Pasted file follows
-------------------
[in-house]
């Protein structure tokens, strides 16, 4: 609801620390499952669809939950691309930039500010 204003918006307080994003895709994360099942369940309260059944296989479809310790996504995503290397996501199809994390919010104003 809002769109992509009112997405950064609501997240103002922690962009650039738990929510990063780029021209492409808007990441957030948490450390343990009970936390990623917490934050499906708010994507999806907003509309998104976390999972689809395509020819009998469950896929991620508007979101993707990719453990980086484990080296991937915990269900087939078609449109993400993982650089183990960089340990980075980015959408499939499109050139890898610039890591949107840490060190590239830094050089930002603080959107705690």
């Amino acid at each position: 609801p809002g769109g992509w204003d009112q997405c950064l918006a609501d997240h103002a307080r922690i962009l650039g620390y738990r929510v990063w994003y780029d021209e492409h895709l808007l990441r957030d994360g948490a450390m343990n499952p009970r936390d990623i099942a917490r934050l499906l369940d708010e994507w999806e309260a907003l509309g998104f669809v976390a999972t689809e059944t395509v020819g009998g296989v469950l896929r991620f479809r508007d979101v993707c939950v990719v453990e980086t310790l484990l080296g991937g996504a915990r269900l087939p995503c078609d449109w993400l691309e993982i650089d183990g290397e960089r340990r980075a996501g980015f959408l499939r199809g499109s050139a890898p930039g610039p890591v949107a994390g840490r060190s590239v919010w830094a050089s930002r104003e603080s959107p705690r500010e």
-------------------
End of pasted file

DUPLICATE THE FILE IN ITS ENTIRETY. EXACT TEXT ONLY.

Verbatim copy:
[in-house]
């Protein structure tokens, strides 16, 4: 609801620390499952669809939950691309930039500010 204003918006307080994003895709994360099942369940309260059944296989479809310790996504995503290397996501199809994390919010104003 809002769109992509009112997405950064609501997240103002922690962009650039738990929510990063780029021209492409808007990441957030948490450390343990009970936390990623917490934050499906708010994507999806907003509309998104976390999972689809395509020819009998469950896929991620508007979101993707990719453990980086484990080296991937915990269900087939078609449109993400993982650089183990960089340990980075980015959408499939499109050139890898610039890591949107840490060190590239830094050089930002603080959107705690």
């Amino acid at each position: 609801p809002g769109g992509w204003d009112q997405c950064l918006a609501d997240h103002a307080r922690i962009l650039g620390y738990r929510v990063w994003y780029d021209e492409h895709l808007l990441r957030d994360g948490a450390m343990n499952p009970r936390d990623i099942a917490r934050l499906l369940d708010e994507w999806e309260a907003l509309g998104f669809v976390a999972t689809e059944t395509v020819g009998g296989v469950l896929r991620f479809r508007d979101v993707c939950v990719v453990e980086t310790l484990l080296g991937g996504a915990r269900l087939p995503c078609d449109w993400l691309e993982i650089d183990g290397e960089r340990r980075a996501g980015f959408l499939r199809g499109s050139a890898p930039g610039p890591v949107a994390g840490r060190s590239v919010w830094a050089s930002r104003e603080s959107p705690r500010e």